James Gayles has a lot to look back on. Growing up, his parents owned a thick Bible illustrated by the works of renaissance masters. He spent his youth carefully copying each painting, teaching himself portraiture by emulating the way each religious icon was rendered. After high school, he found himself studying painting at Pratt Institute. Later, he went on to receive an Emmy for his illustration work as part of the NBC News graphics team.
At that point, Gayles had cultivated a distinct style: watercolor portraits that illuminate the life of the subject by translating their face as a topographical map of light and shadows, harnessing their character with dynamic, bleeding pools of color. If a Chuck Close painting — rendered as a systematic grid — is an aesthetic orchestra performing a portrait, then Gayles' work is a band of jazz masters riffing off the classical regiment of representation. The artists are similar in their mosaic methods, yet Gayles is much more fluid, organic, and free in his expression.
Eventually, he decided to take this style with him to the Bay Area. Straying from his commercial work to focus on fine art, he returned to creating portraits of icons, but instead of Biblical sources, he turned to black history. In 2006, he received a grant from the City of Oakland to paint a series of blues masters. A few years later, he received another grant to do the jazz masters, and in another few years he added the Latin jazz masters to his portfolio as well.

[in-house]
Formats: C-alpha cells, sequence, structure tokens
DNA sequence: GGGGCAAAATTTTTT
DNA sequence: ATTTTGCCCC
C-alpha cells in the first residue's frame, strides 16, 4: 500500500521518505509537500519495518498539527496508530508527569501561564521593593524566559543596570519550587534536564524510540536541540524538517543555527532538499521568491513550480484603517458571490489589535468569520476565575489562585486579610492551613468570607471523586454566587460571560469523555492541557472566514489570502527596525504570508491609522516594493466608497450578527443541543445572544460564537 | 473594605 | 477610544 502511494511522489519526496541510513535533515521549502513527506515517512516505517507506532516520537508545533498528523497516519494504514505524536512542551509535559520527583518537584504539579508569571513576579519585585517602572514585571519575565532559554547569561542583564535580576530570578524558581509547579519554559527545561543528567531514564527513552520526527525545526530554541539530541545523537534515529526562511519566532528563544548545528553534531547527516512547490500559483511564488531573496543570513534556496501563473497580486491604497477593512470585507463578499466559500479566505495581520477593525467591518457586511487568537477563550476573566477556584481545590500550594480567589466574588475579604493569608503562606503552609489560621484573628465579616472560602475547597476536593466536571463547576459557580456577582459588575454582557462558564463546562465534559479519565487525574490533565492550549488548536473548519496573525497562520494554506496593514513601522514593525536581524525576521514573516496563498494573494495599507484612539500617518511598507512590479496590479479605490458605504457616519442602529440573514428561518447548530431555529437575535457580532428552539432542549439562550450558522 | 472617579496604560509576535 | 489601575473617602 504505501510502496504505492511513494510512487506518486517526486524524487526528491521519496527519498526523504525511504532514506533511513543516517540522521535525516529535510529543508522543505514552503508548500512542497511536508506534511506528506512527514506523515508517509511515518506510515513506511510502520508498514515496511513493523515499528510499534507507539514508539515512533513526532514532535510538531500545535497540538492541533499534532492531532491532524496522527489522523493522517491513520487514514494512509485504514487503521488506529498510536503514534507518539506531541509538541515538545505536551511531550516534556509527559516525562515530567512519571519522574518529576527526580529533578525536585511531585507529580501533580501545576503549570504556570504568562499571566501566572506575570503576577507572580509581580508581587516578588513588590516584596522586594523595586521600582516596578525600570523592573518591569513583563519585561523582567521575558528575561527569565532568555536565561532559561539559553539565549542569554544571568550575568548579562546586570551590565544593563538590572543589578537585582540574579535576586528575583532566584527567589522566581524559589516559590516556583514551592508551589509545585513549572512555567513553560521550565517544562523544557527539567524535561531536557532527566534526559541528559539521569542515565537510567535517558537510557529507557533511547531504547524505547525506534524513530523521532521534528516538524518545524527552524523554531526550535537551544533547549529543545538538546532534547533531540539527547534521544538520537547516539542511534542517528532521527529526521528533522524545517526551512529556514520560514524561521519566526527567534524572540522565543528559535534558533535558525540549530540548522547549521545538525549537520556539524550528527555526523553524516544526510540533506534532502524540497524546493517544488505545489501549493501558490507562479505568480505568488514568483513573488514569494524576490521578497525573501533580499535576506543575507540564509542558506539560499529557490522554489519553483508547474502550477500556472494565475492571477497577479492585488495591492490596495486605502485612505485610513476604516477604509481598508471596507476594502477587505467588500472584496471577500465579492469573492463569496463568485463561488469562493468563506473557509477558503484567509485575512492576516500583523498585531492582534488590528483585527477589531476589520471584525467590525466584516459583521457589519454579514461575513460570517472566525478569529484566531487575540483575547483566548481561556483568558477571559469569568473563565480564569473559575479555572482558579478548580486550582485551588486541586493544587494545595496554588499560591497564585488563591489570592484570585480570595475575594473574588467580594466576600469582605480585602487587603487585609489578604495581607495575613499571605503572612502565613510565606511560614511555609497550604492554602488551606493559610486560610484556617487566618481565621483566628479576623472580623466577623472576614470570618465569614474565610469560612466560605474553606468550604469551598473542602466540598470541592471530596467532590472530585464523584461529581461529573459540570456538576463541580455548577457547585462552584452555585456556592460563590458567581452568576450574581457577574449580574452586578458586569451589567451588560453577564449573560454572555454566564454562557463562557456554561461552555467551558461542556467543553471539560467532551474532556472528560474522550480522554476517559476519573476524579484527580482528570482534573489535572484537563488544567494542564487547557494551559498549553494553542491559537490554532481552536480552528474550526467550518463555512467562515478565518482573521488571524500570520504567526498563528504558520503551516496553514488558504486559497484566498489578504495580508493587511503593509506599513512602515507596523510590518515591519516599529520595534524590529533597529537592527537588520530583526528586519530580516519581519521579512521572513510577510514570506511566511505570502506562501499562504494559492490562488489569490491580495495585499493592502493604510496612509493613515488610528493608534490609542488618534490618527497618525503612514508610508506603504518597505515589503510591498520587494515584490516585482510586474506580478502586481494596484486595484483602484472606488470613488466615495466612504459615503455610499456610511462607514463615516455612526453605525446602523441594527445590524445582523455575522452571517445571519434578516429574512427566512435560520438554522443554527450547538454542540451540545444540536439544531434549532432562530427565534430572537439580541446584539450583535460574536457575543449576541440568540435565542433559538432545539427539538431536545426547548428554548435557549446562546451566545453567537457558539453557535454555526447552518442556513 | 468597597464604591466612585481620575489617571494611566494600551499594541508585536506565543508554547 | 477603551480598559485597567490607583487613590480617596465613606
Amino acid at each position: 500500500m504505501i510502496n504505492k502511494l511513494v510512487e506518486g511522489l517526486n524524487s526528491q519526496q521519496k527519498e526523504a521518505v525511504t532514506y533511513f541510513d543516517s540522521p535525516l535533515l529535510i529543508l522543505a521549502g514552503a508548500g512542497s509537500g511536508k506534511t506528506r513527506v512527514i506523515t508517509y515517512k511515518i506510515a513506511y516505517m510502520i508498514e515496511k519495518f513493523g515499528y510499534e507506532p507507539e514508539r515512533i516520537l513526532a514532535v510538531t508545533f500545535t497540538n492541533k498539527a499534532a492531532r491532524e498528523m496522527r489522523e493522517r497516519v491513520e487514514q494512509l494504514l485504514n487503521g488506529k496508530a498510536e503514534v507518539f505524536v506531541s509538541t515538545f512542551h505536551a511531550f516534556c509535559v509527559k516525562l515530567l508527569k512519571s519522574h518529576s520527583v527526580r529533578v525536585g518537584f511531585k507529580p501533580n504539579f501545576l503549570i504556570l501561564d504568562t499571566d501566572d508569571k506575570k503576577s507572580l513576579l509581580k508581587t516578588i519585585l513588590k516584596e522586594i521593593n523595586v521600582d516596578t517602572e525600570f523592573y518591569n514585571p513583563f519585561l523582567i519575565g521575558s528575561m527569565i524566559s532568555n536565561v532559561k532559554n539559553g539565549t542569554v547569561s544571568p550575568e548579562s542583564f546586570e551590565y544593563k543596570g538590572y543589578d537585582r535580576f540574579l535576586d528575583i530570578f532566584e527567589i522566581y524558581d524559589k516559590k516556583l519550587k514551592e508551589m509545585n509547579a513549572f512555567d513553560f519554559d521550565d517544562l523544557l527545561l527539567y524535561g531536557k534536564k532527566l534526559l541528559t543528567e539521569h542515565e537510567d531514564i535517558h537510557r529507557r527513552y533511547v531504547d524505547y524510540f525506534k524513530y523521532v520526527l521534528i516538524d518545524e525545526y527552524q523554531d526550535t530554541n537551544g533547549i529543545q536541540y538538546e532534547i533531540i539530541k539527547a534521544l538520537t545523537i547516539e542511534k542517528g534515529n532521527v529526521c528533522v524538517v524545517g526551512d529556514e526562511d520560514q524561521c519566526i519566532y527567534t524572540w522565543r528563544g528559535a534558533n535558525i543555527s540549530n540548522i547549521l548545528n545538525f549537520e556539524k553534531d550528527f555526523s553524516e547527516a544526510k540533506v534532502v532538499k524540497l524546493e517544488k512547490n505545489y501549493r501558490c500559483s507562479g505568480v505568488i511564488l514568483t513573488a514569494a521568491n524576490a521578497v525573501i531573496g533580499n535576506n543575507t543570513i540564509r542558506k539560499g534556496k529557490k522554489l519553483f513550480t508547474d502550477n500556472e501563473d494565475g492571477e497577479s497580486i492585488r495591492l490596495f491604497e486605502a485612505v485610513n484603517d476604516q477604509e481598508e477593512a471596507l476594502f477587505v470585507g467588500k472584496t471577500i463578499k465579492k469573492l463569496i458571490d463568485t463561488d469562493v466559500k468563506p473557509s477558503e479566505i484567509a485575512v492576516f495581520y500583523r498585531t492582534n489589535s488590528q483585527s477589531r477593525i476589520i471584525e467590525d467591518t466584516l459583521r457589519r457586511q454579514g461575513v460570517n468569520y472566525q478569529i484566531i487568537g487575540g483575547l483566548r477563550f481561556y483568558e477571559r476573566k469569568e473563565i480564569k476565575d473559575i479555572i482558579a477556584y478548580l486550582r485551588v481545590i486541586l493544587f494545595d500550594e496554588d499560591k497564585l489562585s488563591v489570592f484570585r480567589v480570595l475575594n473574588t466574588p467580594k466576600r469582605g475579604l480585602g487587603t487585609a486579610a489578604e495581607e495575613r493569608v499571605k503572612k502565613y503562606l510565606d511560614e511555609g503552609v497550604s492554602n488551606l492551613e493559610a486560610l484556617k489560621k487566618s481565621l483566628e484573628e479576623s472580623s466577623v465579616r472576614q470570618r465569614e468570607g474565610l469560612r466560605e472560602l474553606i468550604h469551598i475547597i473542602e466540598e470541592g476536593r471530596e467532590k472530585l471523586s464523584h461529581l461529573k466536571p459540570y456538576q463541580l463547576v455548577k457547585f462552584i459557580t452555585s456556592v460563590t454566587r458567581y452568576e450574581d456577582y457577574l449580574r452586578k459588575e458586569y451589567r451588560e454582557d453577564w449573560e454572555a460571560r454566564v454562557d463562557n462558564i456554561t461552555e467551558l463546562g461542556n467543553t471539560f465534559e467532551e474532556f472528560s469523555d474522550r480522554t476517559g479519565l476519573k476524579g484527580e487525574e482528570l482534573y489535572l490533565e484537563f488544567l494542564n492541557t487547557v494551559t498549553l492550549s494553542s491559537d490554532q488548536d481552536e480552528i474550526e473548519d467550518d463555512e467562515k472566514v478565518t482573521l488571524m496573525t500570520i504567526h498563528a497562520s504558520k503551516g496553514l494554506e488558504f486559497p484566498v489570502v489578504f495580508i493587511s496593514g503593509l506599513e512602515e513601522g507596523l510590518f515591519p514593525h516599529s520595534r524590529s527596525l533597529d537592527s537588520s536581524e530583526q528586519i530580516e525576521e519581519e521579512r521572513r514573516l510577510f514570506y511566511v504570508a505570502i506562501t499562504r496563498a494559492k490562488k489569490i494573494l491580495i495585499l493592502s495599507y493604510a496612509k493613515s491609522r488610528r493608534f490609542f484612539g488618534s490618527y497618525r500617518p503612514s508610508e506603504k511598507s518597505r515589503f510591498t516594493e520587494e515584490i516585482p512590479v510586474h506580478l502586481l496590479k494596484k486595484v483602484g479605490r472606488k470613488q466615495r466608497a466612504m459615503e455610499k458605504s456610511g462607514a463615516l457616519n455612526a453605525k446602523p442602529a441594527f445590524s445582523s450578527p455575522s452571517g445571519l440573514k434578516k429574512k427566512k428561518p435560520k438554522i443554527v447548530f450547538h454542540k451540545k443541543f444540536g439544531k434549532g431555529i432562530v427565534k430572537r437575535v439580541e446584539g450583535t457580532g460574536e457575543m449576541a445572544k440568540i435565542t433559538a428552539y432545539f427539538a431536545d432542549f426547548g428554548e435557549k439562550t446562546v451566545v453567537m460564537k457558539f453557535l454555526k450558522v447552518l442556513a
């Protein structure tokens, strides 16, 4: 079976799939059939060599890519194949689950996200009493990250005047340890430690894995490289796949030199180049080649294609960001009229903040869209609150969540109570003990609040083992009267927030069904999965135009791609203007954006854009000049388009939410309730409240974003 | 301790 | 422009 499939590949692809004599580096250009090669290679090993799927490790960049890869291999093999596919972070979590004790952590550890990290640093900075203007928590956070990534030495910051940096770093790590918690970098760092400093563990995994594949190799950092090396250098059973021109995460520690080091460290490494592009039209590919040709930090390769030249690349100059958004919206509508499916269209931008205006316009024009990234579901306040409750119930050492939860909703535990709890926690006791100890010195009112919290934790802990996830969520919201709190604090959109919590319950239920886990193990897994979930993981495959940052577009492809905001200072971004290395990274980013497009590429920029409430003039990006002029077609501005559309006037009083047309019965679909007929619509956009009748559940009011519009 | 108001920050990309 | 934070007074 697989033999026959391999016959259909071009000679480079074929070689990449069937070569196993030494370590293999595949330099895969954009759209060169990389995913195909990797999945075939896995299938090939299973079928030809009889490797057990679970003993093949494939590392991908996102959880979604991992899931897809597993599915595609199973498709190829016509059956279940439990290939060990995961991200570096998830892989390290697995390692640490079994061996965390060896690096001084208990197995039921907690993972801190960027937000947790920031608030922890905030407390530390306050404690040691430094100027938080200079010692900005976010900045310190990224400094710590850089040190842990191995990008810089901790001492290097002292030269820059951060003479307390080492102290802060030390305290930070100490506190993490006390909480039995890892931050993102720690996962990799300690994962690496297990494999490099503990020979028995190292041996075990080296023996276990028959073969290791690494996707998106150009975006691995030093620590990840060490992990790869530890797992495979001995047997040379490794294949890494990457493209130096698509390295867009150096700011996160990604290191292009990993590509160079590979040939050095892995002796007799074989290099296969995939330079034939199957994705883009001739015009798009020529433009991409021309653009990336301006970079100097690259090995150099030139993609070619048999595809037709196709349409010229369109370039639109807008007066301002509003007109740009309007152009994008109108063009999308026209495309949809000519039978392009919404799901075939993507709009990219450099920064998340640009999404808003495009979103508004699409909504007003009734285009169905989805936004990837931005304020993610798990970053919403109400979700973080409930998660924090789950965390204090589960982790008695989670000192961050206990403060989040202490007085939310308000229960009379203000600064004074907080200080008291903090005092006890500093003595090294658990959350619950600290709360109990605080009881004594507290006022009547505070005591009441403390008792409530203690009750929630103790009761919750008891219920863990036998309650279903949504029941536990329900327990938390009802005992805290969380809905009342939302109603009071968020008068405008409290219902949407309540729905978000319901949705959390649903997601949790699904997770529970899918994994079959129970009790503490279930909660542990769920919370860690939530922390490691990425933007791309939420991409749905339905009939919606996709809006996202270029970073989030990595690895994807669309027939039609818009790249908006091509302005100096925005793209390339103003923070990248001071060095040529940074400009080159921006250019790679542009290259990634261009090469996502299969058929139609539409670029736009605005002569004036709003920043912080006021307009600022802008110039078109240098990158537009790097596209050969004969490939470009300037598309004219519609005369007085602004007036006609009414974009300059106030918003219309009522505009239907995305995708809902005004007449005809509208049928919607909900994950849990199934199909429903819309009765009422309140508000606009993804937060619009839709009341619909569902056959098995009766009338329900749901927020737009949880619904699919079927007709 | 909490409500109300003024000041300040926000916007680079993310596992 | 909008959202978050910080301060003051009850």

For his current show at Oakstop (1721 Broadway, Oakland), Reflections: A Collaboration Between Painting and Literature, Gayles gathered his best works throughout the years and asked local and international writers, such as Marvin X and Tureeda Mikell, to create literary responses to the pieces. In the gallery, the faces of Miles Davis, Nina Simone, James Baldwin, and Nelson Mandela hang next to their literary interpretations. The words provide the works with new dimensions, involving them with a literary process of artistic play, this time riffing off the conventions of language.
Perhaps the title of the show is both a reference to its retrospective character, and an allusion to the relationship between illustrations and the text that accompanies them — the interplay of word and image that churns out cultural mythology. Gayles said he was interested in exploring the potential for collaboration within that interplay, a process ultimately akin to a call and response between musicians. The show is only a temporary celebration of his focal project, a publication of the paired works through Pochino Press, also available for purchase at Oakstop.
Runs through August 29. 510-698-9370 or Oakstop.com.
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